I think in life everyone waddles through and muddles through, like some kind of penguin in patagonia. We're all supposed to figure it all out, although in some ways we don't have the tools with which to sort things out. I don't mean the tools of "great thoughts and pregnant silences". I mean the little nuts and bolts things.

I love the liberal arts, and I respect the sciences. I think the world of welding school, after someone I used to be related to
got the ability to earn a living in nine months and three thousand dollars. But formal education has its shortcomings.

I think that so many practical things are not really taught to people. You know, the basic stuff--how to buy a home, how to run a budget, how to save to pension, how to take care of one's health, and all that. In addition, there's how to be a caring person, and how to have a good family, and how to do the right things sometimes. Those are the things I want to learn.

But I'm not just on the lookout for "how to" things. I like any idea that I can wrap my mind around, and feel it leads something workable. It need not be literally pragmatic. How pragmatic is a poem? It just has to fit my inner ideas of what is real and practical.

Sometimes I deal with consumers who face challenges in their lives. Sometimes I notice that there is a great disparity between "expectations" and "reality". People often "expect" they should have a certain standard of living. But they don't calculate the costs and the sacrifices. I'm a fairly equal opportunity lawyer. I've evicted some, or, on the other side of the table, helped others regain their financial footing. I never mind whether I represent debtors or creditors. People owe, people are owed, it's just part of the system.

I don't mean to imply that people are always their own worst enemy. Notwithstanding the zeal of credit card companies who try to paint things otherwise when they seek to eviscerate our bankruptcy laws, some people get into financial trouble through literally no fault of their own. Medical bills for the uninsured cause massive financial dislocation, for example.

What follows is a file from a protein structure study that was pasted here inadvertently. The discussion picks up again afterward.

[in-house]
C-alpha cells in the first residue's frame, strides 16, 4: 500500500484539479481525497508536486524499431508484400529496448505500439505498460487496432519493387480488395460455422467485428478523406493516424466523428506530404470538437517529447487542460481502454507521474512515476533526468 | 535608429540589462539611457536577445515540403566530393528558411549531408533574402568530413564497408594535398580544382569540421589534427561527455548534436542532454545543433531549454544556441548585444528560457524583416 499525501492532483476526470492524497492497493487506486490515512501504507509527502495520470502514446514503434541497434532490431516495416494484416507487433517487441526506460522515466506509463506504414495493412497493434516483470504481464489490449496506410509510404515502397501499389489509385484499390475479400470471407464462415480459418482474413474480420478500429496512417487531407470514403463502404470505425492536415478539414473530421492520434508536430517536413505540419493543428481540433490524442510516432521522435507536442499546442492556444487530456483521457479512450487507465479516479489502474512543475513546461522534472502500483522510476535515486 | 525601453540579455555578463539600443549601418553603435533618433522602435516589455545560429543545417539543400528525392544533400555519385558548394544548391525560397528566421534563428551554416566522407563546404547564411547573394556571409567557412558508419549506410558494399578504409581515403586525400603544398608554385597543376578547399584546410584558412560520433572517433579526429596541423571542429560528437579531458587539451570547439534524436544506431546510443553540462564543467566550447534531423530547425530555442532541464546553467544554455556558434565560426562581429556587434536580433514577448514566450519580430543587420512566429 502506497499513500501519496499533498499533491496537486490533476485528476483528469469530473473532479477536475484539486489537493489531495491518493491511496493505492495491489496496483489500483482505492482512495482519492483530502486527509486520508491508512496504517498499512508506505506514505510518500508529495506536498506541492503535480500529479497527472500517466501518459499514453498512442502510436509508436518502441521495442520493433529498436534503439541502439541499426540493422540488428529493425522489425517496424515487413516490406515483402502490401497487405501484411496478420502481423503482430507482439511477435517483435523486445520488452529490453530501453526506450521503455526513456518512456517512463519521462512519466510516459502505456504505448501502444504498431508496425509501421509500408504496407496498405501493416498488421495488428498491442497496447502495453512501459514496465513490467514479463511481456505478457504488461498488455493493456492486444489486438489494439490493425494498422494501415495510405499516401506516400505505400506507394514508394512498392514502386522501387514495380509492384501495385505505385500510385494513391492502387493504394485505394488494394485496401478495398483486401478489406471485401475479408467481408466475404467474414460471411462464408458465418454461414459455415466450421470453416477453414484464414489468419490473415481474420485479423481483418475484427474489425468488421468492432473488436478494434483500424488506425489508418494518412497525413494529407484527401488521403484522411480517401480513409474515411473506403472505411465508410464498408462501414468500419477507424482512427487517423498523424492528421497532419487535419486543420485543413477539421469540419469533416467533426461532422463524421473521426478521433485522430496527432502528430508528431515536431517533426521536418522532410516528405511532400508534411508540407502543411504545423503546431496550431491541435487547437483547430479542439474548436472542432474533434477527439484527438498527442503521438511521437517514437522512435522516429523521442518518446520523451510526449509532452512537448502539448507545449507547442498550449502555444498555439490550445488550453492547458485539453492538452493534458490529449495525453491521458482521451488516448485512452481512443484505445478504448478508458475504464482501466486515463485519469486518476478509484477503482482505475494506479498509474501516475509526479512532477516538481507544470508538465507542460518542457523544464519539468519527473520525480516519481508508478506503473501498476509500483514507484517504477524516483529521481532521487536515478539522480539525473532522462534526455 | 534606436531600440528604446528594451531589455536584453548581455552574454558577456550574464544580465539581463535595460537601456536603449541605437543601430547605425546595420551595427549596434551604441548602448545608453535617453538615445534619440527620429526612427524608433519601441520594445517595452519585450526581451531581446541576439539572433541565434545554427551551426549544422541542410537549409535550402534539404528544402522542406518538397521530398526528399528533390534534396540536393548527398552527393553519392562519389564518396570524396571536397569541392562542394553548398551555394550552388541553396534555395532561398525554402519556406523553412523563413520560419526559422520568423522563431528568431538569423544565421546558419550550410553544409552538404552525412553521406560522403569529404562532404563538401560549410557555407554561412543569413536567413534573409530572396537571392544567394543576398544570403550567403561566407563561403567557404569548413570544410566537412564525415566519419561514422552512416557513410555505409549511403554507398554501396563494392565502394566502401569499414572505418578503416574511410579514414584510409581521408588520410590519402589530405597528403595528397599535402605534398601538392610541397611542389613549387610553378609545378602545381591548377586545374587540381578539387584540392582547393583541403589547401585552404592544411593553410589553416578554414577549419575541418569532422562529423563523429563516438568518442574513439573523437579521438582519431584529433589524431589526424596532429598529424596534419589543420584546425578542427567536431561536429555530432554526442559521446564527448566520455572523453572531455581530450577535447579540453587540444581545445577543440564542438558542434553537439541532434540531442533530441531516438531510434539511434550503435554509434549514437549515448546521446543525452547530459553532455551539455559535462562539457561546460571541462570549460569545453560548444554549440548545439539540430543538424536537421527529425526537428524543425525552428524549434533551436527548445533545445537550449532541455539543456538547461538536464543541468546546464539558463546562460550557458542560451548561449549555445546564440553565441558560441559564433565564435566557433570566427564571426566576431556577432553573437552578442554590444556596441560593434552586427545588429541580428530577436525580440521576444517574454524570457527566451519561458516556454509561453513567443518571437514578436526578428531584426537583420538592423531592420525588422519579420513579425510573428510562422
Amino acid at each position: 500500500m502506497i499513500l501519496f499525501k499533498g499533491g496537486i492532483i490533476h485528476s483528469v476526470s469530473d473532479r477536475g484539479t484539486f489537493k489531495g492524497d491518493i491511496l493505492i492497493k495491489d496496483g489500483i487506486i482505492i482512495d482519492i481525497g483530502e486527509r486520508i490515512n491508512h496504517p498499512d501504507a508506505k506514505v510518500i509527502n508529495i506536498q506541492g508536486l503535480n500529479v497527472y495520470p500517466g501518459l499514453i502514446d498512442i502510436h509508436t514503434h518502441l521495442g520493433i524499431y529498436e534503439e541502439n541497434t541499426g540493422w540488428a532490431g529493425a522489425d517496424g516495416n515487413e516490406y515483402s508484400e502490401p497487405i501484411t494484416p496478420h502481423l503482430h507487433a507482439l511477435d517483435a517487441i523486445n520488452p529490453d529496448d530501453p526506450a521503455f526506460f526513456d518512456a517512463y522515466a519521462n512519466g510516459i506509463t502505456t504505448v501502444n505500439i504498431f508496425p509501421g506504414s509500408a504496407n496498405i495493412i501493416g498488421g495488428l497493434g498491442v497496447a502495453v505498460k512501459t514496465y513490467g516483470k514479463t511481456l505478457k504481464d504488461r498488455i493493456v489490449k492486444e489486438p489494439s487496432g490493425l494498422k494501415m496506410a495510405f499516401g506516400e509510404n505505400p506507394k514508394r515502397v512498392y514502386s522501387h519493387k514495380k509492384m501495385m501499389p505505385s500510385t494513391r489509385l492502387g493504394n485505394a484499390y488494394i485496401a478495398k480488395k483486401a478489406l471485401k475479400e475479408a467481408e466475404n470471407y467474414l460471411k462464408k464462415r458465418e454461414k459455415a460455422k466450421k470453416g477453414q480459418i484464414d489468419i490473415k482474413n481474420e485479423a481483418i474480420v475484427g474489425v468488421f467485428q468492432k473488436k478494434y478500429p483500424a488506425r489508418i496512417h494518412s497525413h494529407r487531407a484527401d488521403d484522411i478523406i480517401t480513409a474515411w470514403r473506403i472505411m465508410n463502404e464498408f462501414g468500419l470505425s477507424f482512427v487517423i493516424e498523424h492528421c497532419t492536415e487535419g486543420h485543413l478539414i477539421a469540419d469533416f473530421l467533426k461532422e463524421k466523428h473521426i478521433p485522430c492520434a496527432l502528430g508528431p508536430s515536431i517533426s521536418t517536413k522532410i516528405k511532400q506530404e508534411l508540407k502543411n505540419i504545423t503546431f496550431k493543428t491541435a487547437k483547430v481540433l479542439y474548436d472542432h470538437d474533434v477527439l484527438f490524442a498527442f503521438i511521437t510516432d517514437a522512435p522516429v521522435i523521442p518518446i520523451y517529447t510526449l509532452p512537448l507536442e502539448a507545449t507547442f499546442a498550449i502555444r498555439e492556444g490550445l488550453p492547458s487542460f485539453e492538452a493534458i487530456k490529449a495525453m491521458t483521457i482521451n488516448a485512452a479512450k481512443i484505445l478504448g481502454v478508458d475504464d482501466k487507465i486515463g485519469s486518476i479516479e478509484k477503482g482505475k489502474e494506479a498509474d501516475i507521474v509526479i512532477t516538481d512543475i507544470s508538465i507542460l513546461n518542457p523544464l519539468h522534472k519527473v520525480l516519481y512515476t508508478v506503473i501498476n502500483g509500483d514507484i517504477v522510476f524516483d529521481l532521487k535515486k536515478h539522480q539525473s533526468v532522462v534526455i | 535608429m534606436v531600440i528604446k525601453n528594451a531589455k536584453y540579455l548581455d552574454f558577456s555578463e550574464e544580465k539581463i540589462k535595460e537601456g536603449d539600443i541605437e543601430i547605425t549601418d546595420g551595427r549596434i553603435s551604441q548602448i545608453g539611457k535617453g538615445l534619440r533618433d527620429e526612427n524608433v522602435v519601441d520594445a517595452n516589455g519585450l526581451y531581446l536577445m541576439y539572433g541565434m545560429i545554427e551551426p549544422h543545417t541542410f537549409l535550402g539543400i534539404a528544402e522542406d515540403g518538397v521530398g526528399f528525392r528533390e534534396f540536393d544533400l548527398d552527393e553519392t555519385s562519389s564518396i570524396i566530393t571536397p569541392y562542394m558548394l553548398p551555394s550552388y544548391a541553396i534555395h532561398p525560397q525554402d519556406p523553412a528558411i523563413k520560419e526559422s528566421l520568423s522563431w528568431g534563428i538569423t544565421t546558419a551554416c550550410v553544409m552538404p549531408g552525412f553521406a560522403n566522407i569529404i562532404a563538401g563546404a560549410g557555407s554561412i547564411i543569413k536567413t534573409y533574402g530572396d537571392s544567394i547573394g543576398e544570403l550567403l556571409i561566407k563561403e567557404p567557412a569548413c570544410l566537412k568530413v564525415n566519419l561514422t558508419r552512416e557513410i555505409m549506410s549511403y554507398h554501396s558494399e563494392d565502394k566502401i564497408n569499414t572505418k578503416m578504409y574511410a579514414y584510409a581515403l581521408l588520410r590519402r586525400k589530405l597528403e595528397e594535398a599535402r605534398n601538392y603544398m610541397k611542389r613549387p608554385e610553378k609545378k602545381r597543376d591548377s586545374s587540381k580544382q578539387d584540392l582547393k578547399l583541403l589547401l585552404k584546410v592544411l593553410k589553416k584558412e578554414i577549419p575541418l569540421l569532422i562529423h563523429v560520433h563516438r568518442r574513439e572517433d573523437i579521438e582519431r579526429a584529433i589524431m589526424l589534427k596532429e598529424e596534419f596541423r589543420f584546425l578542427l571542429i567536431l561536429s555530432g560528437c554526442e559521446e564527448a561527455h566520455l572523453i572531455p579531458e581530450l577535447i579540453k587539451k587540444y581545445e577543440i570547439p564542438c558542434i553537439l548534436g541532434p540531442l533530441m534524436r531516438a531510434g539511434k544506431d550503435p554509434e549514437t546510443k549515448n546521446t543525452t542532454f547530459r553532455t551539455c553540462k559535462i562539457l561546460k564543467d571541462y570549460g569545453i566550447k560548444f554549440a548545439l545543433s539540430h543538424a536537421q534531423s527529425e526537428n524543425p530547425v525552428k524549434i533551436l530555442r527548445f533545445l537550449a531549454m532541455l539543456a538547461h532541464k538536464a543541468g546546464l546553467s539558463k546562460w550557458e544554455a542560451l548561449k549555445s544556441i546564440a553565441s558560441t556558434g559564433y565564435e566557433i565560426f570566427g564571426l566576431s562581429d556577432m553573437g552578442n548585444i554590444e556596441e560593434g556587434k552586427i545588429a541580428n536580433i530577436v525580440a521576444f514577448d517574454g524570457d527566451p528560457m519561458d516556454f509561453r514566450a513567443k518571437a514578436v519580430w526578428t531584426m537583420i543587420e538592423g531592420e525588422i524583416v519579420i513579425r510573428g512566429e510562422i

But sometimes folks are their own worst enemies. It's not just a matter of financial imprudence. It can be a world of choices. In my own case, I suppose, I am most own worst enemy when it comes to keeping my weight down. So many people do what they "would not do".

But I like the idea of learning little things that matter and then trying to share them. I like the idea of learning little things that matter just to hold them in my mind, like treasured little things. I am not sure I need to know the meaning of life, but I like that I can blunder my way through an oil change if I must.

For a while, it seemed as though every few years I learned to macrame. Why macrame? Call me a teen in the 70s. Each time, after another revelatory summer campish experience, I'd say "cool--it's so cool to know something real like this". But I never remembered how.

But I'm resolved to start watching for similar cool things in the undergrowth. I have big eyes, and talons poised to take them in. I'll absorb them, and then I'll be a truly practical man. Far better to be a penguin with skills than a mere caged bird, trying to sing the same little song, or merely a stuffed, trapped shirt.